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All the hype carries an air of defensiveness. Everyone is wondering: Where are the investigations related to the financial crisis?
John Hueston, a former lead Enron prosecutor, wonders: “Have they committed the resources in the right place? Do these scandals warrant apparent national priority status?"
Nobody from Lehman, Merrill Lynch or Citigroup has been charged criminally with anything. No top executives at Bear Stearns have been indicted. All former American International Group executives are running free. No big mortgage company executive has had to face the law.
How about someone other than the Fabulous Fab at Goldman Sachs? How could the Securities and Exchange Commission merely settle with Countrywide’s Angelo Mozilo -- and for a fraction of what he made as C.E.O.?
The world was almost brought low by the American banking system and we are supposed to think that no one did anything wrong?
The most common explanation from lawyers for this bizarre state of affairs is that it’s hard work. It’s complicated to make criminal cases in corporate fraud. Getting a case that shows the wrong-doer acted with intent — and proving it to a jury — is difficult.
But, of course, Enron was complicated too, and prosecutors got the big boys. Ken Lay was found guilty (he died before he served his time). Jeff Skilling is in prison now, though the end result was bittersweet for prosecutors when much of his conviction was overturned by the Supreme Court. WorldCom’s Bernie Ebbers and Tyco’s Dennis Kozlowski are wearing stripes.
Sure, it takes time to investigate complicated cases. Many people think that the S.E.C,., at the least, will bring some charges against top executives at Lehman Brothers. The huge, ground-breaking special examiner’s report on Lehman Brothers laid bare problems with Lehman’s accounting. But that report came out back in March — on a bank that blew up more than two years ago. That seems awfully slow.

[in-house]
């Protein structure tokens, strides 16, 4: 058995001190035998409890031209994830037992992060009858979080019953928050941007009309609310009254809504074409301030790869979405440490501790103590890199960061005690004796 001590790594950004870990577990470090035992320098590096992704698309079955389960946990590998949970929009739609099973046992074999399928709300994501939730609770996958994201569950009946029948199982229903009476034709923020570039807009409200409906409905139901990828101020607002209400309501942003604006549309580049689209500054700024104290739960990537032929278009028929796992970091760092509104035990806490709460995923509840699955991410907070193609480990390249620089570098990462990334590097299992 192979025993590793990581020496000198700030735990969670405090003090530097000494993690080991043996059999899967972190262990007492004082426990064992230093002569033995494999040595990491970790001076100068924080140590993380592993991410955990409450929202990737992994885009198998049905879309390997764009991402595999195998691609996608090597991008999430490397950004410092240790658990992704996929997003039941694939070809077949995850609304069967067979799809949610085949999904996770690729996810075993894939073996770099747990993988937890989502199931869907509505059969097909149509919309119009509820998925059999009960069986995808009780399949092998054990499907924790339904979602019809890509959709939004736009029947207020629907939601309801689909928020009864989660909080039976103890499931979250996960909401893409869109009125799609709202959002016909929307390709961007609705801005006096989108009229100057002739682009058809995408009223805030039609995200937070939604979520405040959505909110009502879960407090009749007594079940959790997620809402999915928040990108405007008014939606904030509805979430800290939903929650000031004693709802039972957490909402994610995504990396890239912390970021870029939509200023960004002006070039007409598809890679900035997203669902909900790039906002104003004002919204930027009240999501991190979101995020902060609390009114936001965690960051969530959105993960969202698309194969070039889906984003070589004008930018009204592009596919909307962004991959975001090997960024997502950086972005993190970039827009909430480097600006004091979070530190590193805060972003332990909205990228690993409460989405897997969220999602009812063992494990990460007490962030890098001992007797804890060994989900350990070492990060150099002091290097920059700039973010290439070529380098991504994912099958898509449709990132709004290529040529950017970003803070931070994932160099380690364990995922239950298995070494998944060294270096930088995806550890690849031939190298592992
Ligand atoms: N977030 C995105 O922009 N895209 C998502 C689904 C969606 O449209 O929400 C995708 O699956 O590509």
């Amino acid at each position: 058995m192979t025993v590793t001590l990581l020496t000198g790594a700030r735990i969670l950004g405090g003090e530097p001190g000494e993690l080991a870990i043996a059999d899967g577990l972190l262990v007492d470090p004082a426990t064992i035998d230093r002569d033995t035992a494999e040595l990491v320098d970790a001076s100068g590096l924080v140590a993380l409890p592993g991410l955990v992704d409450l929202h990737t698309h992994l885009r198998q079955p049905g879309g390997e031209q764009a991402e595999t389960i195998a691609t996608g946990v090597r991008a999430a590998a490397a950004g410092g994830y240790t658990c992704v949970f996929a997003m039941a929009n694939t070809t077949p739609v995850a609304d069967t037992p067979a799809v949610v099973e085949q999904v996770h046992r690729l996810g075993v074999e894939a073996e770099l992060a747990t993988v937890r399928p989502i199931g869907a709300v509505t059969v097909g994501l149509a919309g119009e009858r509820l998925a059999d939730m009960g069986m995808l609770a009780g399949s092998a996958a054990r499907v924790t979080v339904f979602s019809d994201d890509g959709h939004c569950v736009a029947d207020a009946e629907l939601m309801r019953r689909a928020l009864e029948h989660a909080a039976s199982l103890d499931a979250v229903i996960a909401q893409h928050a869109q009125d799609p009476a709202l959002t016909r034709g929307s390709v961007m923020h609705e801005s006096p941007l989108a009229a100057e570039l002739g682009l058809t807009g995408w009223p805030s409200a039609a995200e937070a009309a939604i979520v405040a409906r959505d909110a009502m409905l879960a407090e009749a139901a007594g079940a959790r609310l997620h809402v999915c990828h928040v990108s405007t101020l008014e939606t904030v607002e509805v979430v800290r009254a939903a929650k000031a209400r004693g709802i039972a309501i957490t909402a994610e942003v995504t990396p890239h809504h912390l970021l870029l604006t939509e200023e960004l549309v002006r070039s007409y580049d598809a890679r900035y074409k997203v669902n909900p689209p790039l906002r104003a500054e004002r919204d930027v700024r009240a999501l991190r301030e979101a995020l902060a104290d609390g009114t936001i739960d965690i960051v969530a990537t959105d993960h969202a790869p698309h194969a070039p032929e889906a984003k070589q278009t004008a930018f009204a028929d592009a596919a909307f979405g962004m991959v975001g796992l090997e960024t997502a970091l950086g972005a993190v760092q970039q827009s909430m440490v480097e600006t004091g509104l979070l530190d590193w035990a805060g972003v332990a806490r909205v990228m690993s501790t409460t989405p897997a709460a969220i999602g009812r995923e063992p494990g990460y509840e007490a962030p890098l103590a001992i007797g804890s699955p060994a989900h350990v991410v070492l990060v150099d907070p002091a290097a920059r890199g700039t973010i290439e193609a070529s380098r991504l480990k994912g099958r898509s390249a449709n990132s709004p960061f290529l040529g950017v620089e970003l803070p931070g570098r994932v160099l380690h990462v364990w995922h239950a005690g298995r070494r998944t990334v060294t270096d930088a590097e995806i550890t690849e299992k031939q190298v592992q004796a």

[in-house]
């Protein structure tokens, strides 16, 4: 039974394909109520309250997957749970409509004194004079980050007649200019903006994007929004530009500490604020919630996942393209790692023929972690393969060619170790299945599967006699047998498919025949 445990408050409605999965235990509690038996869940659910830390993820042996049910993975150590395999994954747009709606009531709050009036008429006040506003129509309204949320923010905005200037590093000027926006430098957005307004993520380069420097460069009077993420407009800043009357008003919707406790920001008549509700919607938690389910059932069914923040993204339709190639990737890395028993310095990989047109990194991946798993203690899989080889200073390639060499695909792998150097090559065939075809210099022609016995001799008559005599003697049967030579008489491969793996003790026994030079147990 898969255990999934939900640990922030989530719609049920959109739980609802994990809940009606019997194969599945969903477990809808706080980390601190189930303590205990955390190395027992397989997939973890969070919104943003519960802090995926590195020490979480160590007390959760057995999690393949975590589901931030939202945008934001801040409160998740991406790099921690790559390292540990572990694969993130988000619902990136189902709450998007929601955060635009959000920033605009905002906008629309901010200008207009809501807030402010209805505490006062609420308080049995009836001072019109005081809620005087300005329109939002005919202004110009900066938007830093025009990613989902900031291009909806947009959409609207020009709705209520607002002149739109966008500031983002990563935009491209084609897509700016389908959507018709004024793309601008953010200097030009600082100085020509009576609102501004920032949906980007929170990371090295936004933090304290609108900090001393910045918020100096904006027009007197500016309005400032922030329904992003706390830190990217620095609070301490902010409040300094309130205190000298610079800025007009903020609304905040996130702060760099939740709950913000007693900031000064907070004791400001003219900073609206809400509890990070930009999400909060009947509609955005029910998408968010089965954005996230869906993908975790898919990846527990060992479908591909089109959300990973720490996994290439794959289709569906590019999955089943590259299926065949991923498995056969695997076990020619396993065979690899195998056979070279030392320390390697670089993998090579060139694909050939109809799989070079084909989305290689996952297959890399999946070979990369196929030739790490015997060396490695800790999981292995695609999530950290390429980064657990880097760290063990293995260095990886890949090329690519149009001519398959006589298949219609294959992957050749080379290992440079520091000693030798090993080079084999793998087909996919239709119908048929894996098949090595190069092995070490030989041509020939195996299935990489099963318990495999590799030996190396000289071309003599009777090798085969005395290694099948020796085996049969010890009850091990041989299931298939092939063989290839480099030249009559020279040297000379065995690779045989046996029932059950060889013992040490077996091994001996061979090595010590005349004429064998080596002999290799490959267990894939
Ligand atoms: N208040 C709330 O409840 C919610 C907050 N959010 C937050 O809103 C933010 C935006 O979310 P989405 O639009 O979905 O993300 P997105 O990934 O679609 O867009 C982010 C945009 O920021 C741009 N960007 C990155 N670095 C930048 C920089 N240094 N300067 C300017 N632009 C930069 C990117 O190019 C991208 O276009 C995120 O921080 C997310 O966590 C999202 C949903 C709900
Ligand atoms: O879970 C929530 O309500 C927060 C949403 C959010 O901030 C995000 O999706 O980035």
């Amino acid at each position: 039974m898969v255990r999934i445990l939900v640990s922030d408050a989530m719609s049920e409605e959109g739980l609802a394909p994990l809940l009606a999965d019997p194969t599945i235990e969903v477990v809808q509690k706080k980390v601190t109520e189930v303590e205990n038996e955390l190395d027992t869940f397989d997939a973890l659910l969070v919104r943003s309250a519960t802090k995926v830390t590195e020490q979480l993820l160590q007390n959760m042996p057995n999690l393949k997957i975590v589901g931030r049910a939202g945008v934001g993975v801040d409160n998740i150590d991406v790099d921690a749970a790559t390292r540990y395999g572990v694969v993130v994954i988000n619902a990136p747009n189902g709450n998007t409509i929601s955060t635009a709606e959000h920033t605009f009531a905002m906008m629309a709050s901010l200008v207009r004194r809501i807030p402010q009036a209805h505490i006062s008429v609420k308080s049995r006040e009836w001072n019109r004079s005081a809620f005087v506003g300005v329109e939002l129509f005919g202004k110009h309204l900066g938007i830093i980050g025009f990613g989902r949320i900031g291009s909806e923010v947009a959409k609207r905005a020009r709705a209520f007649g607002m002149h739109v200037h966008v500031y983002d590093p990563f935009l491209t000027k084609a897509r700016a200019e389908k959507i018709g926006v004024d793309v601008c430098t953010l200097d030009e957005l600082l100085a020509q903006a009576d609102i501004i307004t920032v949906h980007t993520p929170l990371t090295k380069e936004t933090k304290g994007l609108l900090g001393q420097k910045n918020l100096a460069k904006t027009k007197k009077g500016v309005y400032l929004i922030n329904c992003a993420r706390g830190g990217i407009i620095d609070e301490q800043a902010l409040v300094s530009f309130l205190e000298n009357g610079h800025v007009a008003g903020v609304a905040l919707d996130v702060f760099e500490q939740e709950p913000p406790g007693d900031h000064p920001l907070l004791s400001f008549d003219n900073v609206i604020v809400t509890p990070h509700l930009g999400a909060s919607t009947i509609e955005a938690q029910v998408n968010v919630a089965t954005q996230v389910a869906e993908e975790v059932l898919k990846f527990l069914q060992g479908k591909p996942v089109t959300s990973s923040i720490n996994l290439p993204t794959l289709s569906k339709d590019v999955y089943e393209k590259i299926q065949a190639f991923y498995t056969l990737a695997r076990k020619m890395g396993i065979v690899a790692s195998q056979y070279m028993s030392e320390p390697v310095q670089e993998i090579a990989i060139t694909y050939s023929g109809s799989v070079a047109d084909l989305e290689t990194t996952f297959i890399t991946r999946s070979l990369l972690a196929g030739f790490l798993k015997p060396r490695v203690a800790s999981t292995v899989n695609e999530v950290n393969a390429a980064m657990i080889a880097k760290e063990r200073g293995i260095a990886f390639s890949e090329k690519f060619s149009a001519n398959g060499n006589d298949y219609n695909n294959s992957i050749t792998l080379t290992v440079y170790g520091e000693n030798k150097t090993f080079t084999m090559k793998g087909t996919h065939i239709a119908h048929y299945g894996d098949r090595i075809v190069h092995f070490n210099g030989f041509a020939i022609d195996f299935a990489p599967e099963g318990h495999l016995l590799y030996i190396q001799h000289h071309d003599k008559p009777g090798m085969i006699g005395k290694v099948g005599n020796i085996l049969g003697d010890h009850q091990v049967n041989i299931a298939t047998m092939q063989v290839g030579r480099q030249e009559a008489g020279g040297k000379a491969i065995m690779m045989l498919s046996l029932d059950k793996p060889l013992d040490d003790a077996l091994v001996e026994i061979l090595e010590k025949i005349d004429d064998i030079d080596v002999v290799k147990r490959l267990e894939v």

The most popular reason offered for the dearth of financial crisis prosecutions is the 100-year flood excuse: The banking system was hit by a systemic and unforeseeable disaster, which means that, as unpleasant as it may be to laymen, it’s unlikely that anyone committed any crimes.
Or, barring that wildly implausible explanation (since, indeed, many people saw the crash coming and warned about it), the argument is that acting stupidly and recklessly is no crime.
As I ride the subway every morning, I often fantasize about criminalizing stupidity and fecklessness. But alas, it’s not to be.
Nevertheless, it’s hardly reassuring that bankers, out of necessity, have universally adopted the dumb-rather-than-venal justification. That doesn’t mean, however, that the rest of us need to buy it. It’s shocking how pervasive and triumphant this narrative of the financial crisis has been.
Just as it’s clear that not all bankers were guilty of crimes in the lead-up to the crisis, it strains credulity to contend no one was. Corporate crime is usually the act of desperate people who have initially made relatively innocent mistakes and then seek to cover them up. Some banks went down innocently. Surely some housed bad actors who broke laws.
As a society, we have the bankers we deserve. Sadly, it’s looking like we have the regulators and prosecutors we deserve, too.
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